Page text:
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Old 03-25-2010, 05:40 PM
5,320 posts, read 1,980,334 times
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Originally Posted by eastcoastlady View Post
It is interesting that everyone who has posted so far agrees that they would vote for an agnostic/atheist candidate. I don't think that's indicative of the majority of the country- or am I wrong?
Its hard to say. The corporate media outlets like to inflate small movements, to seem like large ones, when it suits their political interests. Its very easy to do so, and it has the effect of unnaturally growing the movement through the power of the "magnified" social influence alone. Its hard to know if "most" of the country is as die hard and zealously religious as certain media outlets would have us believe. My experience with the average American says no.

I'd like to believe most of the country has enough sense to believe in free thought, if only when it comes to their political leaders, but its hard to know.
I sure as heck wouldn't trust a media outlet, especially Fox News, to inform me as to how most of the country thought.

An agnostic or an atheist (they are very, very different) is free from moral control and influence from religious folk. Its been prove that time and time again religious leaders are, at the very least, fallible. They are not subject to review by the voting public. This influence over a political leader equates to political power. That is not right in a democratic sense, nor is it right by any other philosophy that chooses to preserve a free and democratic republic for and by the people.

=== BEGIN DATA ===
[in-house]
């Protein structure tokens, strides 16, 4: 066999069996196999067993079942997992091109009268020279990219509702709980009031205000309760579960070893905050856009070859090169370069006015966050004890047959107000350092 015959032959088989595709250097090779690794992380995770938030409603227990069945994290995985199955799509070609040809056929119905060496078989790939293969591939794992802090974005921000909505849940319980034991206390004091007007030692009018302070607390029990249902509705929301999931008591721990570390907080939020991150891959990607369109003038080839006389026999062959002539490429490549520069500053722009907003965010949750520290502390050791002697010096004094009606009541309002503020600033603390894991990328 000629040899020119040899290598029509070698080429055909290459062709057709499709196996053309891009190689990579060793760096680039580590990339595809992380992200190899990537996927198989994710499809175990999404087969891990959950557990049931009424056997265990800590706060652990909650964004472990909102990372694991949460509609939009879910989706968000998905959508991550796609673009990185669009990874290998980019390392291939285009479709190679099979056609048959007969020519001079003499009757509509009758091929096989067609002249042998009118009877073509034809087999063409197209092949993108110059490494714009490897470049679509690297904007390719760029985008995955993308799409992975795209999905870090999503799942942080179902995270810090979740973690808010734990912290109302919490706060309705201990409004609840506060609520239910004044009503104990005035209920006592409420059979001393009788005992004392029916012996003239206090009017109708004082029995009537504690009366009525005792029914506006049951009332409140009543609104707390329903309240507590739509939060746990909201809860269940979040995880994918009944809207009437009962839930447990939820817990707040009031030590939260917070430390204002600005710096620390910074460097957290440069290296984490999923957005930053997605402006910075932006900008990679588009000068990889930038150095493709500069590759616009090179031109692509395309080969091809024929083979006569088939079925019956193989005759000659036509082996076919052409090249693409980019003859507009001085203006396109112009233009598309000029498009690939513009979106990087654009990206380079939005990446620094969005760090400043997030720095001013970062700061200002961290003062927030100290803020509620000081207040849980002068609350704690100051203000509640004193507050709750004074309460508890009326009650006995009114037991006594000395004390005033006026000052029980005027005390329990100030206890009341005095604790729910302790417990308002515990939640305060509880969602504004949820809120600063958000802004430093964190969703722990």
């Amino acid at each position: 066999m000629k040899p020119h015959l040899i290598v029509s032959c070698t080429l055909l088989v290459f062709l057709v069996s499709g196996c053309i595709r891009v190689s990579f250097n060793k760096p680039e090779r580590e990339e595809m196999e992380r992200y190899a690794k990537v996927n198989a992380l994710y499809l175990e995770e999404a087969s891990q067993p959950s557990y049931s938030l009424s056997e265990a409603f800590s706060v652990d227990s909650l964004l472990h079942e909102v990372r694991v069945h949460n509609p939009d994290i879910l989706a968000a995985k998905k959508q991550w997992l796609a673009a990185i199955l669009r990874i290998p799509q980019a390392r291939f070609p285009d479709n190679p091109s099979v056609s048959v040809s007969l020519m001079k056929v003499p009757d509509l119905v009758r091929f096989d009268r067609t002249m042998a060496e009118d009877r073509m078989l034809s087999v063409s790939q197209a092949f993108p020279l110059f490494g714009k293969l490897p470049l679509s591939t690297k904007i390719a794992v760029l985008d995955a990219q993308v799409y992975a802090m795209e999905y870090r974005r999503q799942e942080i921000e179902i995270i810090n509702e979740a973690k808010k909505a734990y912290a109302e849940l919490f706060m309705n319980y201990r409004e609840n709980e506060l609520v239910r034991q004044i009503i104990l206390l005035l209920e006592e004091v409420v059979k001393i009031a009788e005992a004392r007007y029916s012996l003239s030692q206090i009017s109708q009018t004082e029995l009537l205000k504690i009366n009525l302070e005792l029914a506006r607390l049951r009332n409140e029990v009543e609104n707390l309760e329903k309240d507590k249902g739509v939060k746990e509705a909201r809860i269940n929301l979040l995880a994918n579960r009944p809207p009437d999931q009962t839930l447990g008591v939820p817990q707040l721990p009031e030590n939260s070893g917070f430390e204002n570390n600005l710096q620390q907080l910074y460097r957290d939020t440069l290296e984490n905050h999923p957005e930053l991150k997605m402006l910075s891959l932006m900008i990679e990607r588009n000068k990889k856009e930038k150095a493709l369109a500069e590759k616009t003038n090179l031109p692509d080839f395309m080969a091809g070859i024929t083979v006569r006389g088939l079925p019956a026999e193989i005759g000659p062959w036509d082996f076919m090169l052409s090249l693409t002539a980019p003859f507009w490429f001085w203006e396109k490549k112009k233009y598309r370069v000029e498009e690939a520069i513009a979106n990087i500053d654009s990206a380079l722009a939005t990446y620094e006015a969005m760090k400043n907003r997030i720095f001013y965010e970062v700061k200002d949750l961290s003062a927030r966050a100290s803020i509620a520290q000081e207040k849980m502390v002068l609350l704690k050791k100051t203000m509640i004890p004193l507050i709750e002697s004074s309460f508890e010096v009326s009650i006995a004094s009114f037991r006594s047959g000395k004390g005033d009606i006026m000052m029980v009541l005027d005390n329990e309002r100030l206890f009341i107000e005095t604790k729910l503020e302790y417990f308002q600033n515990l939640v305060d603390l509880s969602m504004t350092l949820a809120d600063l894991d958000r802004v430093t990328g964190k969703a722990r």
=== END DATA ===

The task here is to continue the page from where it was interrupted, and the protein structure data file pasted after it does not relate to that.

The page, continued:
Morality comes from inside the man / woman, and not from external sources. If you choose to take external cues for your morality, then this leaves you subject to immoral influence and someone else's control. How this can be looked at as a good thing is beyond crazy to me. Especially when it comes to high level political leaders.
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Old 03-25-2010, 05:44 PM
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A 2007 Gallup poll revealed that only 45% of Americans said that they would be willing to vote for a qualified candidate who happened to be atheist. This compares to 55% who would be willing to vote for a candidate who happened to be homosexual, 57% who would vote for a candidate who happened to be over age 72, and 67% who would vote for a candidate who happened to be married for the third time.

When results are tabulated by political ideology, liberals are more likely to say they would vote for an atheist (67% say they would) compared to moderates (48%) and conservatives (29%).

Tabulating by educational level reveals that 52% of those who have attended some college would be willing to vote for an atheist, whereas only 32% who have not attended college would be willing to do so.

Would you vote for an atheist for president? Why or why not?

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